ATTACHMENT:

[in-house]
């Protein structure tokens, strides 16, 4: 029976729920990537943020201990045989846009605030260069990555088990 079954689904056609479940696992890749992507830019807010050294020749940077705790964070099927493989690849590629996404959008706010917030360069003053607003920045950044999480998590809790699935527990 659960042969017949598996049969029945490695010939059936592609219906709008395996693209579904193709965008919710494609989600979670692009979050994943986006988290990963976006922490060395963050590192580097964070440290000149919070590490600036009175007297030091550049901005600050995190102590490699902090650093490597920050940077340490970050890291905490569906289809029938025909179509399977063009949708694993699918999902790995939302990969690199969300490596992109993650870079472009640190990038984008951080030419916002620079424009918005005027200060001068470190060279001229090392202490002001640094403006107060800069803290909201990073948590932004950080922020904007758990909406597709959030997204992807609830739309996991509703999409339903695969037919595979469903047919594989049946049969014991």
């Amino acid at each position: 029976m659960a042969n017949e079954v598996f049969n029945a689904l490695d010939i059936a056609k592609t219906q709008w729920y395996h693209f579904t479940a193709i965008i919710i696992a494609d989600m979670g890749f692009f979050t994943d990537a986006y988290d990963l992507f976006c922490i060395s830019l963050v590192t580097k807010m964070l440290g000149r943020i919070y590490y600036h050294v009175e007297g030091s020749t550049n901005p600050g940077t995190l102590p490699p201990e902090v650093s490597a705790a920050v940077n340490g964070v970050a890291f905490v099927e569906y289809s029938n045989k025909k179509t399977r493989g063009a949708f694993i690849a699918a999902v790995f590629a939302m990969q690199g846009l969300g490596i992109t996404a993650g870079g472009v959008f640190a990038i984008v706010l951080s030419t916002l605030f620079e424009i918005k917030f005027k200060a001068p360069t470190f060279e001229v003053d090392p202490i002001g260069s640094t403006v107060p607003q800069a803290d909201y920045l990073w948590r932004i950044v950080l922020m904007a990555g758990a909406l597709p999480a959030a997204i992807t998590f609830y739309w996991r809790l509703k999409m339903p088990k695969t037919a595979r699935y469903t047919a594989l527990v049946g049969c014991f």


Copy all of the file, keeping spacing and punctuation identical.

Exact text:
[in-house]
């Protein structure tokens, strides 16, 4: 029976729920990537943020201990045989846009605030260069990555088990 079954689904056609479940696992890749992507830019807010050294020749940077705790964070099927493989690849590629996404959008706010917030360069003053607003920045950044999480998590809790699935527990 659960042969017949598996049969029945490695010939059936592609219906709008395996693209579904193709965008919710494609989600979670692009979050994943986006988290990963976006922490060395963050590192580097964070440290000149919070590490600036009175007297030091550049901005600050995190102590490699902090650093490597920050940077340490970050890291905490569906289809029938025909179509399977063009949708694993699918999902790995939302990969690199969300490596992109993650870079472009640190990038984008951080030419916002620079424009918005005027200060001068470190060279001229090392202490002001640094403006107060800069803290909201990073948590932004950080922020904007758990909406597709959030997204992807609830739309996991509703999409339903695969037919595979469903047919594989049946049969014991």
């Amino acid at each position: 029976m659960a042969n017949e079954v598996f049969n029945a689904l490695d010939i059936a056609k592609t219906q709008w729920y395996h693209f579904t479940a193709i965008i919710i696992a494609d989600m979670g890749f692009f979050t994943d990537a986006y988290d990963l992507f976006c922490i060395s830019l963050v590192t580097k807010m964070l440290g000149r943020i919070y590490y600036h050294v009175e007297g030091s020749t550049n901005p600050g940077t995190l102590p490699p201990e902090v650093s490597a705790a920050v940077n340490g964070v970050a890291f905490v099927e569906y289809s029938n045989k025909k179509t399977r493989g063009a949708f694993i690849a699918a999902v790995f590629a939302m990969q690199g846009l969300g490596i992109t996404a993650g870079g472009v959008f640190a990038i984008v706010l951080s030419t916002l605030f620079e424009i918005k917030f005027k200060a001068p360069t470190f060279e001229v003053d090392p202490i002001g260069s640094t403006v107060p607003q800069a803290d909201y920045l990073w948590r932004i950044v950080l922020m904007a990555g758990a909406l597709p999480a959030a997204i992807t998590f609830y739309w996991r809790l509703k999409m339903p088990k695969t037919a595979r699935y469903t047919a594989l527990v049946g049969c014991f």